Jesus was not oblivious to the socially ordered racial and religious caste system. He came into contact with it every day and, rather than ignoring it, used it to model and explain how his followers should treat others. Jesus’ use of ethno-religious groups in The Parable of the Good Samaritan (Luke 10:25-37) showed his challenging of cultural practices. Jesus clearly indicated that the most important factor in this Parable was the man’s unfortunate situation, not the religion or the race of those passing. Similarly through his interaction with the Woman at the Well (John 4:1-42), he laughed in the face of social norms and accepted cultural practices.
Jesus recognized a socially-accepted norm and challenged it, using it instead as a tool for teaching and demonstrating a new way of behaving and thinking
Confronting the Powerful
Consistently throughout history, the concept of holding power over another is one which has caused humans to behave contrary to their better judgment and good nature. Power can manifest itself in various ways, and “the powerful” is often difficult to identify. In some cases, the government is the powerful; in other cases, the media. On a smaller scale, an oppressive boss or a difficult friend can be “the powerful”. Jesus’ life presents to us a model through which “the powerful” is boldly confronted. Jesus’ behavior disturbed and infuriated the religious elite – the Pharisees and the Scribes. They were a well-educated, respected, confident and authoritative group – they were the “powerful” of the day who not only held religious authority, but operated the Jewish court system also. Jesus’ behaviour and words consistently saw him openly criticize this group and their social structure. He questioned society’s blind acceptance of their teaching and encouraged a new way of thinking and behaving – much to the religious elite’s anger and dismay. Despite the risks to his own reputation and personal safety, Jesus challenged their authority through the way he chose to live.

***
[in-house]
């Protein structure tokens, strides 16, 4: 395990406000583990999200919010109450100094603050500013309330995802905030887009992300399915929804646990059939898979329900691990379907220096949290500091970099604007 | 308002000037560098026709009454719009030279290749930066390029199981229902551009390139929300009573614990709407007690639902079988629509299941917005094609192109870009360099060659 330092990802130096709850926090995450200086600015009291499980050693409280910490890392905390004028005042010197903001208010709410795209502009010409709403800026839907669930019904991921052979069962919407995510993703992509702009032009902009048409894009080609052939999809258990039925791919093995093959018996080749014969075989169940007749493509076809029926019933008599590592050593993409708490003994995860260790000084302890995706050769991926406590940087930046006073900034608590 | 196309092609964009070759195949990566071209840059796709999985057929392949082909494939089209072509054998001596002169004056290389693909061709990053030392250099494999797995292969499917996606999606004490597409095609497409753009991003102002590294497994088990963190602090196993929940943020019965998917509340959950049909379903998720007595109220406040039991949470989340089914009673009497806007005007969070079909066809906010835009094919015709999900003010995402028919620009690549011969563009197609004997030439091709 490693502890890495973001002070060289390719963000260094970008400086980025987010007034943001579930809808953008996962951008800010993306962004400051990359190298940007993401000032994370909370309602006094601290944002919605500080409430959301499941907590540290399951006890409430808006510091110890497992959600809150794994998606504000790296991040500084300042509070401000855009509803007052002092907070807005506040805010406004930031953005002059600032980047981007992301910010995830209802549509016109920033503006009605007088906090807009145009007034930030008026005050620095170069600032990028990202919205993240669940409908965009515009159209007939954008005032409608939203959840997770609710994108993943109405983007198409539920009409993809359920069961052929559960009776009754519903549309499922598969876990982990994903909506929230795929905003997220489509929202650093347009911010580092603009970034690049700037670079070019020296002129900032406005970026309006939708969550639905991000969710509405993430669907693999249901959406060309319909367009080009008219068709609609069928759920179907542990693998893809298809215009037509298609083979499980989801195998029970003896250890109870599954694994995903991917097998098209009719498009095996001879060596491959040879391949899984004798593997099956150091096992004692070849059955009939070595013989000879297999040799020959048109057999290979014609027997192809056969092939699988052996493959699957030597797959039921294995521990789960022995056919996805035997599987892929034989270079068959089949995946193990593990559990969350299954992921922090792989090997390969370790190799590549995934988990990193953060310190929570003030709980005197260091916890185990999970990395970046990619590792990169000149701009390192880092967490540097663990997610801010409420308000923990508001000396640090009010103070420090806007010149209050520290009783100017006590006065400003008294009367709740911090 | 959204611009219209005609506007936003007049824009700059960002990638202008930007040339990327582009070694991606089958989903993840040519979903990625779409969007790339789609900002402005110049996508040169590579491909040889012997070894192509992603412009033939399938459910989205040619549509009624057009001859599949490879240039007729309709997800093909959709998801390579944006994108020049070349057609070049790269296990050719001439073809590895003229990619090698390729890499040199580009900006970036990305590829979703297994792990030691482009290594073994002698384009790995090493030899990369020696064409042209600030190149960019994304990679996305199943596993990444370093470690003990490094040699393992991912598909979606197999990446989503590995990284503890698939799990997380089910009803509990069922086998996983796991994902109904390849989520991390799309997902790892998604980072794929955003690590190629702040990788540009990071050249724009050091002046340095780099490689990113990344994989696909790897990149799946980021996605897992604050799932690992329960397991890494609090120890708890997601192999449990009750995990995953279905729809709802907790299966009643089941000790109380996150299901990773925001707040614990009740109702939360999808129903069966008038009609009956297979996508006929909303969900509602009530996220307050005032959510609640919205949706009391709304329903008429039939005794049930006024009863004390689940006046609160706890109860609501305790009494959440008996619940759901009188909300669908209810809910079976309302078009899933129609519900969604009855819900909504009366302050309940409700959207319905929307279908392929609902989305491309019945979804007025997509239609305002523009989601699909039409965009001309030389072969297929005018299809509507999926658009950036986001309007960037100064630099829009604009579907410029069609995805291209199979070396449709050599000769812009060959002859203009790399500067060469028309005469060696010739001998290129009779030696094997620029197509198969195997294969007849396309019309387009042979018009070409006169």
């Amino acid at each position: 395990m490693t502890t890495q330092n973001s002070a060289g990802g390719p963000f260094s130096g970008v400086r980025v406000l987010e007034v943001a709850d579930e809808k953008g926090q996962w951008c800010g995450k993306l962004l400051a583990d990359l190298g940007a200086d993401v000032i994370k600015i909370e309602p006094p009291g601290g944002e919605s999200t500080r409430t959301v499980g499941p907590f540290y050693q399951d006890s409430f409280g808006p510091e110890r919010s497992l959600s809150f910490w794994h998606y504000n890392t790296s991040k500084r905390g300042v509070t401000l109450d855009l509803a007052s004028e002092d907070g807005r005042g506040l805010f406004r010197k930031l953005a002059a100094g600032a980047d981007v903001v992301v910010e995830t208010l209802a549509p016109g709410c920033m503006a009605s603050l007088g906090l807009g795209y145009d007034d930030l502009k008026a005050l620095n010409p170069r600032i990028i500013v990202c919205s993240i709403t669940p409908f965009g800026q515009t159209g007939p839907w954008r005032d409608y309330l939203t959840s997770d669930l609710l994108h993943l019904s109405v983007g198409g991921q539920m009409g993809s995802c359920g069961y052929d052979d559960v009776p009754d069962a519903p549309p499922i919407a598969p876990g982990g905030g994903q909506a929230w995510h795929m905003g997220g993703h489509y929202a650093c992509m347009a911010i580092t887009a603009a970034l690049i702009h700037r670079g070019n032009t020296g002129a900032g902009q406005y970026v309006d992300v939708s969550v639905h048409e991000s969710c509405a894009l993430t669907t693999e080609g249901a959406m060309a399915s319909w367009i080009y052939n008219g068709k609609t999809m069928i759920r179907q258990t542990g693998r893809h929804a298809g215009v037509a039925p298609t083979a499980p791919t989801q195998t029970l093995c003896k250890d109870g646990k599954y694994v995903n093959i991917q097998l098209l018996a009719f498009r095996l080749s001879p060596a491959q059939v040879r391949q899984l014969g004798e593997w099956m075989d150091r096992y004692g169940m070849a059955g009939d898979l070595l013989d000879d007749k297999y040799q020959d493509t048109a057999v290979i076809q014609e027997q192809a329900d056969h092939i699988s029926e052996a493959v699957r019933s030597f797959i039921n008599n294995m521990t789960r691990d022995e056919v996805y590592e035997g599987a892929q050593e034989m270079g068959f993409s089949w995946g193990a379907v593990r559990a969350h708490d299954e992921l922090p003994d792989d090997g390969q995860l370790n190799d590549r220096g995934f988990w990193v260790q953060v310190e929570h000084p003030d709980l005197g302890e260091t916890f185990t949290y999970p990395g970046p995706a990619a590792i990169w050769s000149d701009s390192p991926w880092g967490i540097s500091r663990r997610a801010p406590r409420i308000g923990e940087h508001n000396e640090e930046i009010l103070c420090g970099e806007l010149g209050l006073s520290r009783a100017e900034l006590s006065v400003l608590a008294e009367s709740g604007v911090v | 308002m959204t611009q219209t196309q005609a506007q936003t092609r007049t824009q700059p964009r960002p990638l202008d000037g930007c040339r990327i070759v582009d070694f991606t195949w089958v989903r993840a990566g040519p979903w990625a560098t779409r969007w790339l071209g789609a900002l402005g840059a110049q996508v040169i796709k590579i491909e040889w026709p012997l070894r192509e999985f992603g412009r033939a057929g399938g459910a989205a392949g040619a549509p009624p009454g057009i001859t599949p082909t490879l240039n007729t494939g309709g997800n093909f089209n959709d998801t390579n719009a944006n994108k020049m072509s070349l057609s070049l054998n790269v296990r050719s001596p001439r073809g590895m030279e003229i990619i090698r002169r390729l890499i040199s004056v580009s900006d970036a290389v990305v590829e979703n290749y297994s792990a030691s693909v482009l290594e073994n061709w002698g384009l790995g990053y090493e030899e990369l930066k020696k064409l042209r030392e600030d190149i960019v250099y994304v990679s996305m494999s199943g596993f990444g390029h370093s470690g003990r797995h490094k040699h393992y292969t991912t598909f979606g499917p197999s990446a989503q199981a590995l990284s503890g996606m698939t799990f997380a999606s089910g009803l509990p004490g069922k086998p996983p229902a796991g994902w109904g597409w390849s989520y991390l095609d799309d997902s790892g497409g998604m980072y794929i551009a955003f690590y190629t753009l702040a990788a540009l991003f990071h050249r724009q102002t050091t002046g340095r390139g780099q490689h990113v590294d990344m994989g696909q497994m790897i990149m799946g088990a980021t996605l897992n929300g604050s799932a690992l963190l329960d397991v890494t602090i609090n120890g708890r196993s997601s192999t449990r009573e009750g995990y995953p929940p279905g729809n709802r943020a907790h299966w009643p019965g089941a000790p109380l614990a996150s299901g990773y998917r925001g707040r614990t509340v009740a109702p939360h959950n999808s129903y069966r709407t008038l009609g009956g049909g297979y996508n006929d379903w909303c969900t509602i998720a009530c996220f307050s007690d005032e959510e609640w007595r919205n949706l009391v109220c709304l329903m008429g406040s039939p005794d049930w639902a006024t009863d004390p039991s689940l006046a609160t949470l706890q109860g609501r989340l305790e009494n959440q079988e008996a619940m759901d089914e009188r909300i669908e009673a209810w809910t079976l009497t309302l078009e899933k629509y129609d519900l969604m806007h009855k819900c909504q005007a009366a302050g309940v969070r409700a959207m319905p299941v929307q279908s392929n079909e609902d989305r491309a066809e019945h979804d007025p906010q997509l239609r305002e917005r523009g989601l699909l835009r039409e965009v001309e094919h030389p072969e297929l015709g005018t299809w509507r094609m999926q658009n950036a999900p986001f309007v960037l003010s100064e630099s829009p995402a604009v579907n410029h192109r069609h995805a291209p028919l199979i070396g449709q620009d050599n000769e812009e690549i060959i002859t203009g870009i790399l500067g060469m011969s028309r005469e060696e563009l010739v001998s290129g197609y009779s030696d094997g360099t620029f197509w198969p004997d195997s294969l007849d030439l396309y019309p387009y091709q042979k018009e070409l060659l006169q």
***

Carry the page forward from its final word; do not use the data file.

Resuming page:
Advocating for the Oppressed
Oppression, like power, comes in many forms. Those with whom we come into contact can find themselves oppressed by financial burdens, sickness, social expectation, love of money, mental illness, relationship problems – just to name a few. As believers, we are not immune to being oppressed ourselves. While in Jesus’ day oppression was most blatantly seen in the demon-possessed, today’s burdens can have an equally oppressive nature. Jesus identified the problems which were oppressing those in his time and freed them from such oppression (Mark 1:22-34). This included both spiritual oppression and the physical causes of oppression such as blindness, leprosy, paralysis etc. While we may not always be able to free those around us from the things oppressing them, we can do what we can and simultaneously point them toward the One who can – Jesus himself.
Jesus’ lifestyle – his choices every day – modeled a life of social justice. As His disciples today, we must follow this example in our own context. By understanding the principles by which Jesus lived, we can begin to understand a little of how God’s Kingdom on earth may look. We hope and pray that this site will help empower you to live these crucial kingdom principles, and that through the power of the Holy Spirit your community will be changed into one that honours God and sees his justice proclaimed.
 Jesus and Justice p. 4
 Jesus and Justice p. 39